AUSTIN (KXAN) — Apple’s announcement Thursday to build a new $1 billion campus in north Austin generated a lot of excitement, but not everyone is a fan of the project.
The proposed 133-acre facility will be built on a parcel of undeveloped land north of McNeil Drive and east of Parmer Lane on the Williamson County side of Austin. A neighborhood called Rattan Creek is located directly across from that site, which has promoted neighbors there to worry about taxes, property values, and traffic.
“My first reaction within just mere seconds was, ‘Oh my God, what is that going to do to my commute?'” Michael Watson told KXAN.
Watson has lived in this neighborhood for 15 years. He said his property taxes went up “fairly substantially” when Apple finished its first facility in the area in 2016. He now expects them to go up even more because property values will likely increase given the proximity to the tech giant’s latest development.
“Depending on what you’re doing, that may be a good thing,” Watson said. “If you’re planning to stay here, that’s not necessarily so good.”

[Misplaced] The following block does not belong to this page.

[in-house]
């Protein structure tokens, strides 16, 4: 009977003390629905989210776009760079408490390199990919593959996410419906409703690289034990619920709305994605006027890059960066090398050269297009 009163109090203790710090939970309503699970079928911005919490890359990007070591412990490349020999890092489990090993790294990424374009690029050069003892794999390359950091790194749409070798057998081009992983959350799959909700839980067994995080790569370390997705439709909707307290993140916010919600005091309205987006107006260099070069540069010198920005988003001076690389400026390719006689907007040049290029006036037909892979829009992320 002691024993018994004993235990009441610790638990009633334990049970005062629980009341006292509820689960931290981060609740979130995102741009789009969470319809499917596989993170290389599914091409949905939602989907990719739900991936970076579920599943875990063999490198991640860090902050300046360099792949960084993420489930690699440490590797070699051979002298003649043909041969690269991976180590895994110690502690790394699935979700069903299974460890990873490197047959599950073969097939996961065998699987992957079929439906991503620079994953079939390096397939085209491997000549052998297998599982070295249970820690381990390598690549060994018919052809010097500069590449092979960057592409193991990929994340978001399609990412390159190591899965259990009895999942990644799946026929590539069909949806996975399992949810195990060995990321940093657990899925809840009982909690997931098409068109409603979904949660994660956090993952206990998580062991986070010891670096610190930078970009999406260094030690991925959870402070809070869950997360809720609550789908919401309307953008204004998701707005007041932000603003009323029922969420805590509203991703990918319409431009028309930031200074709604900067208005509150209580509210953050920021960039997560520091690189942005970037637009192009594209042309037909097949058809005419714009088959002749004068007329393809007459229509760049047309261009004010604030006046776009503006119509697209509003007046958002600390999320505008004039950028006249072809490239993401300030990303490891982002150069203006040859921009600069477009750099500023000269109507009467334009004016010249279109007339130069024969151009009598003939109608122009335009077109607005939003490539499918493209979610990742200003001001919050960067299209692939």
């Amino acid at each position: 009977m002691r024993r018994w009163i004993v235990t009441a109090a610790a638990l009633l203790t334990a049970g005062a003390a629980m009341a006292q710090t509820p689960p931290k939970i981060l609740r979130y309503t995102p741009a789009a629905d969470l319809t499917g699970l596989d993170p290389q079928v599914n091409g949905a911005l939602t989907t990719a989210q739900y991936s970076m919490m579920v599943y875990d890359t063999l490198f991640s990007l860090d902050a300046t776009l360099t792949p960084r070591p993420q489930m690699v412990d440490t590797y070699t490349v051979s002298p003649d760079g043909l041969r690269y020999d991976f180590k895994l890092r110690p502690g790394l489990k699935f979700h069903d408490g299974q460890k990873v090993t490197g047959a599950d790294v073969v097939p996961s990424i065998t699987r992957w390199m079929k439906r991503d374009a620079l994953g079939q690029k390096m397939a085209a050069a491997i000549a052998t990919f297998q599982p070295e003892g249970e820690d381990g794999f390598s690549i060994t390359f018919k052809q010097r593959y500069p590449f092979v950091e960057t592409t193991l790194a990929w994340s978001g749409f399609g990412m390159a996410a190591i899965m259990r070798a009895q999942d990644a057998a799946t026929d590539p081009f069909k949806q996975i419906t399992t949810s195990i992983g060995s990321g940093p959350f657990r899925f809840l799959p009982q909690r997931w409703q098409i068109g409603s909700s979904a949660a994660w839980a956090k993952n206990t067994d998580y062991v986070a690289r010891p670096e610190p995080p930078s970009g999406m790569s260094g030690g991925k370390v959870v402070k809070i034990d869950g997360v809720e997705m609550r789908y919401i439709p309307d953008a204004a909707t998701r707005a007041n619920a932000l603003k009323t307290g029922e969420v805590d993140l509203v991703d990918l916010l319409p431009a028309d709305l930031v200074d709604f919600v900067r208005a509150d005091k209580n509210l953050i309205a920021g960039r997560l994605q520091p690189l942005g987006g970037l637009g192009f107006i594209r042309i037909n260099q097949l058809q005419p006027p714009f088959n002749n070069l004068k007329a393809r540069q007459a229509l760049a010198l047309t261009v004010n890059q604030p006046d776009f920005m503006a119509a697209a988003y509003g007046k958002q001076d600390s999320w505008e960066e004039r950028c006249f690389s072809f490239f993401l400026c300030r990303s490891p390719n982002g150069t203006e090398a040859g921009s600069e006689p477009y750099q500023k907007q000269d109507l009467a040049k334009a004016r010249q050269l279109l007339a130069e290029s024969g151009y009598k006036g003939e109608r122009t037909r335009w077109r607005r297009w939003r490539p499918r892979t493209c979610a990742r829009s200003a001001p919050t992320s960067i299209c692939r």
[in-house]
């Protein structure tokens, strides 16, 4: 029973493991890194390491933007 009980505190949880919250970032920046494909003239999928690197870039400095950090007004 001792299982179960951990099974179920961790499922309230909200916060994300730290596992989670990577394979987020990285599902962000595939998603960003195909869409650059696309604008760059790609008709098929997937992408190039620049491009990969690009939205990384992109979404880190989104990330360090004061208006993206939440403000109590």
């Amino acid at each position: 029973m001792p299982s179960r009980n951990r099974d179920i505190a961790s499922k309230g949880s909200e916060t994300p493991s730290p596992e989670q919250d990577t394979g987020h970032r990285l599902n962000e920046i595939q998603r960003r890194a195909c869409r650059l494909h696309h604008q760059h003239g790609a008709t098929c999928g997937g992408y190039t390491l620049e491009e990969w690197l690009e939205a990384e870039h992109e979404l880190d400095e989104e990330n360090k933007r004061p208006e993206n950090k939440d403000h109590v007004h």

A family that plans to move from this same neighborhood soon told KXAN off camera that they’re excited for the prospect of property values rising.
The Austin Board of Realtors did not have specific data available for home prices in this neighborhood, but the group reported that median home prices in the Austin-Round Rock Metropolitan Statistical Area have steadily been climbing for the past few years.
In 2011 the Austin Board of Realtors reported the median home price was $193,000, and that has now risen to $313,000 as of October 2018.
“It’s hard to determine if it’s Apple specific or the entire Austin region has also grown simultaneously, so we’ll see how that impacts the market,” Steve Crorey, president of the Austin Board of Realtors, said.
Crorey discussed the impact that Apple’s new facility will likely have on the area.
“You just have to anticipate that it’s probably going to affect inventory unless we really start dealing with putting more units on the ground and the affordable housing problem that we currently have in the city,” he said.
Despite some of the downsides, Watson said he plans to stay in his neighborhood even though it may be more difficult to move in the future because of the Apple development.
“This is a 30-year-old neighborhood,” Watson said. “Older homes, I will notice people will buy up the land, tear down the homes and then put in brand new, beautiful places. That makes the [comparisons] to those new places or upgraded places a little harder if you wanted to sell your home later on.”
Apple announced that it would like to open the first facility in its new campus by 2021.